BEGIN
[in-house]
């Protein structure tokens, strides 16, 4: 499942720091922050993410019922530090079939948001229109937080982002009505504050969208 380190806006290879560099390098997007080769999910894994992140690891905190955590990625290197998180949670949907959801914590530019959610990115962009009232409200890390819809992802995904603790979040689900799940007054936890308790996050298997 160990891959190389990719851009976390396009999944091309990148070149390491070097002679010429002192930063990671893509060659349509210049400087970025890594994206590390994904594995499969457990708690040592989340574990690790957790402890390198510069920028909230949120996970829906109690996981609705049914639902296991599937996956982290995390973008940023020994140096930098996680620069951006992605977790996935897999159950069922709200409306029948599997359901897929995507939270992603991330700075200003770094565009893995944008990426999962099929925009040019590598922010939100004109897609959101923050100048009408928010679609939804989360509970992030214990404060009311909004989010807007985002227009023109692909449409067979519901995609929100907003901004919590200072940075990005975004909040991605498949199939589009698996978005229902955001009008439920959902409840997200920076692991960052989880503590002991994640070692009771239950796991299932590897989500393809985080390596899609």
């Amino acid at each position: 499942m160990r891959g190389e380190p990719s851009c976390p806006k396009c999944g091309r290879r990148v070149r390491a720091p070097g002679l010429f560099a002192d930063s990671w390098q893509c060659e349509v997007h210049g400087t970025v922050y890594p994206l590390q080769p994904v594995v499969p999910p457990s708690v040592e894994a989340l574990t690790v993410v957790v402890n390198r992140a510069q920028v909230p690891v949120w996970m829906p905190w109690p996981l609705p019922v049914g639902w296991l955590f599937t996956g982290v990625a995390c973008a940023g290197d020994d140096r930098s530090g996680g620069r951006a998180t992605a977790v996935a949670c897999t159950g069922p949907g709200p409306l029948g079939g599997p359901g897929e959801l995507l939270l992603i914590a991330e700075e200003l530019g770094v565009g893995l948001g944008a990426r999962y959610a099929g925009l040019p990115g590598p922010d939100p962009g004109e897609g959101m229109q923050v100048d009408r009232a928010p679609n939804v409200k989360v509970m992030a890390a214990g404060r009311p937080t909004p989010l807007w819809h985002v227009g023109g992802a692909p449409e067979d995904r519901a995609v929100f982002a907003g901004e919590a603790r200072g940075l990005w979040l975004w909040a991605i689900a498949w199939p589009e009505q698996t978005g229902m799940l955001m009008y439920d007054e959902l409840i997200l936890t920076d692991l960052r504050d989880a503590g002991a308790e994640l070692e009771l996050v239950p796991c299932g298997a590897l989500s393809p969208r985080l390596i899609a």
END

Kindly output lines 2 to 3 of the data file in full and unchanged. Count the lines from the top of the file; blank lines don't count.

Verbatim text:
């Protein structure tokens, strides 16, 4: 499942720091922050993410019922530090079939948001229109937080982002009505504050969208 380190806006290879560099390098997007080769999910894994992140690891905190955590990625290197998180949670949907959801914590530019959610990115962009009232409200890390819809992802995904603790979040689900799940007054936890308790996050298997 160990891959190389990719851009976390396009999944091309990148070149390491070097002679010429002192930063990671893509060659349509210049400087970025890594994206590390994904594995499969457990708690040592989340574990690790957790402890390198510069920028909230949120996970829906109690996981609705049914639902296991599937996956982290995390973008940023020994140096930098996680620069951006992605977790996935897999159950069922709200409306029948599997359901897929995507939270992603991330700075200003770094565009893995944008990426999962099929925009040019590598922010939100004109897609959101923050100048009408928010679609939804989360509970992030214990404060009311909004989010807007985002227009023109692909449409067979519901995609929100907003901004919590200072940075990005975004909040991605498949199939589009698996978005229902955001009008439920959902409840997200920076692991960052989880503590002991994640070692009771239950796991299932590897989500393809985080390596899609």
């Amino acid at each position: 499942m160990r891959g190389e380190p990719s851009c976390p806006k396009c999944g091309r290879r990148v070149r390491a720091p070097g002679l010429f560099a002192d930063s990671w390098q893509c060659e349509v997007h210049g400087t970025v922050y890594p994206l590390q080769p994904v594995v499969p999910p457990s708690v040592e894994a989340l574990t690790v993410v957790v402890n390198r992140a510069q920028v909230p690891v949120w996970m829906p905190w109690p996981l609705p019922v049914g639902w296991l955590f599937t996956g982290v990625a995390c973008a940023g290197d020994d140096r930098s530090g996680g620069r951006a998180t992605a977790v996935a949670c897999t159950g069922p949907g709200p409306l029948g079939g599997p359901g897929e959801l995507l939270l992603i914590a991330e700075e200003l530019g770094v565009g893995l948001g944008a990426r999962y959610a099929g925009l040019p990115g590598p922010d939100p962009g004109e897609g959101m229109q923050v100048d009408r009232a928010p679609n939804v409200k989360v509970m992030a890390a214990g404060r009311p937080t909004p989010l807007w819809h985002v227009g023109g992802a692909p449409e067979d995904r519901a995609v929100f982002a907003g901004e919590a603790r200072g940075l990005w979040l975004w909040a991605i689900a498949w199939p589009e009505q698996t978005g229902m799940l955001m009008y439920d007054e959902l409840i997200l936890t920076d692991l960052r504050d989880a503590g002991a308790e994640l070692e009771l996050v239950p796991c299932g298997a590897l989500s393809p969208r985080l390596i899609a």